Ferri v Ferri
2009 NY Slip Op 01610 [60 AD3d 625]
March 3, 2009
Appellate Division, Second Department
Published by New York State Law Reporting Bureau pursuant to Judiciary Law § 431.
As corrected through Wednesday, May 6, 2009

15—Donna Elliot Ferri, Respondent,
Anthony S. Ferri, Appellant.

[*1] Allan J. Berke, New York, N.Y., for appellant.

Helene M. Selznick, Somers, N.Y., for respondent.

In an action for a divorce and ancillary relief, the defendant appeals from (1) so much of a judgment of the Supreme Court, Westchester County (Giacomo, J.), dated September 28, 2007, as awarded the plaintiff the sum of $2,000 per month in maintenance through September 2010 and $3,260 per month in child support, imputed income to him, and valued his ownership of four businesses at $953,641 and awarded the plaintiff 30% of that value, and (2) an order of the same court dated May 8, 2008, which granted that branch of the plaintiff's motion which was to hold him in contempt for failure to provide proof of an insurance policy and Ordered the execution of a money judgment in the amount of $70,439.14 for amounts he failed to pay the plaintiff pursuant to the judgment.

Ordered that the judgment is affirmed insofar as appealed from; and it is further;

Ordered that the order is affirmed; and it is further;

Ordered that one bill of costs is awarded to the plaintiff.

The Supreme Court properly permitted the defendant to be treated as a hostile witness at the trial. Where, as here, "an adverse party is called as a witness, it may be assumed that such adverse party is a hostile witness, and, in the discretion of the court, direct examination may assume the nature of cross-examination by the use of leading questions" (Fox v Tedesco, 15 AD3d 538, 538 [2005]; see Jordan v Parrinello, 144 AD2d 540, 541 [1988]; [*2]Marzuillo v Isom, 277 AD2d 362 [2000]). Moreover, the general rule prohibiting a party from impeaching his or her own witness does not preclude a hostile witness from being impeached by prior statements made either under oath or in writing (see CPLR 4514; Cammarota v Drake, 285 AD2d 919 [2001]; Jordan v Parrinello, 144 AD2d 540 [1988]). The Supreme Court did not improvidently exercise its discretion in allowing the plaintiff's counsel to question the defendant, who was an adverse party, in the nature of cross-examination, and to impeach him with alleged inconsistencies in his prior statements.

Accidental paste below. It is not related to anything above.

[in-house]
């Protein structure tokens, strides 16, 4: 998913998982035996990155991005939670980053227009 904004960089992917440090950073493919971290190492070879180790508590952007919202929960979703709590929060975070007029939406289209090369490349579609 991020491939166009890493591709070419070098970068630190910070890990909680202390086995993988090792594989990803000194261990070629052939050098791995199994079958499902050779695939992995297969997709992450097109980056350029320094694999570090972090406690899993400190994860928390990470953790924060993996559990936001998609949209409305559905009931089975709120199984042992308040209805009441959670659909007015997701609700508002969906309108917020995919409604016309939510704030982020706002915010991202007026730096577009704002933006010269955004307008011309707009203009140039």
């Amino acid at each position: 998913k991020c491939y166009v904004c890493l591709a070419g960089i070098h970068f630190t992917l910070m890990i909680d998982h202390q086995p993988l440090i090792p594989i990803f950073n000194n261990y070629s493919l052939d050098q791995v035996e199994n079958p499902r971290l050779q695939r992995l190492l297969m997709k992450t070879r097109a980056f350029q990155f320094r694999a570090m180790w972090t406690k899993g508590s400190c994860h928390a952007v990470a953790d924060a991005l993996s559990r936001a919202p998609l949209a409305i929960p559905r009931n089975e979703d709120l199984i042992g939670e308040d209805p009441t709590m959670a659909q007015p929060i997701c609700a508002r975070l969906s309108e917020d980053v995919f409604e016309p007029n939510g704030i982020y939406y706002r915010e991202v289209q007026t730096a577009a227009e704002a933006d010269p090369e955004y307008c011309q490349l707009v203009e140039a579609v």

We reject the defendant's contention that the amount and duration of the maintenance award was excessive. "[T]he amount and duration of maintenance is a matter committed to the sound discretion of the trial court, and every case must be determined on its own unique facts" (Wortman v Wortman, 11 AD3d 604, 606 [2004]; see DiBlasi v DiBlasi, 48 AD3d 403 [2008]). "The overriding purpose of a maintenance award is to give the spouse economic independence, and it should be awarded for a duration that would provide the recipient with enough time to become self-supporting" (Sirgant v Sirgant, 43 AD3d 1034, 1035 [2007]; see DiBlasi v DiBlasi, 48 AD3d 403 [2008]; Scarlett v Scarlett, 35 AD3d 710 [2006]). The award of maintenance in the sum of $2,000 per month through September 2010 was appropriate in amount and duration to allow the plaintiff to become self-supporting.

The defendant's remaining contentions are without merit. Prudenti, P.J., Dillon, Covello and Leventhal, JJ., concur.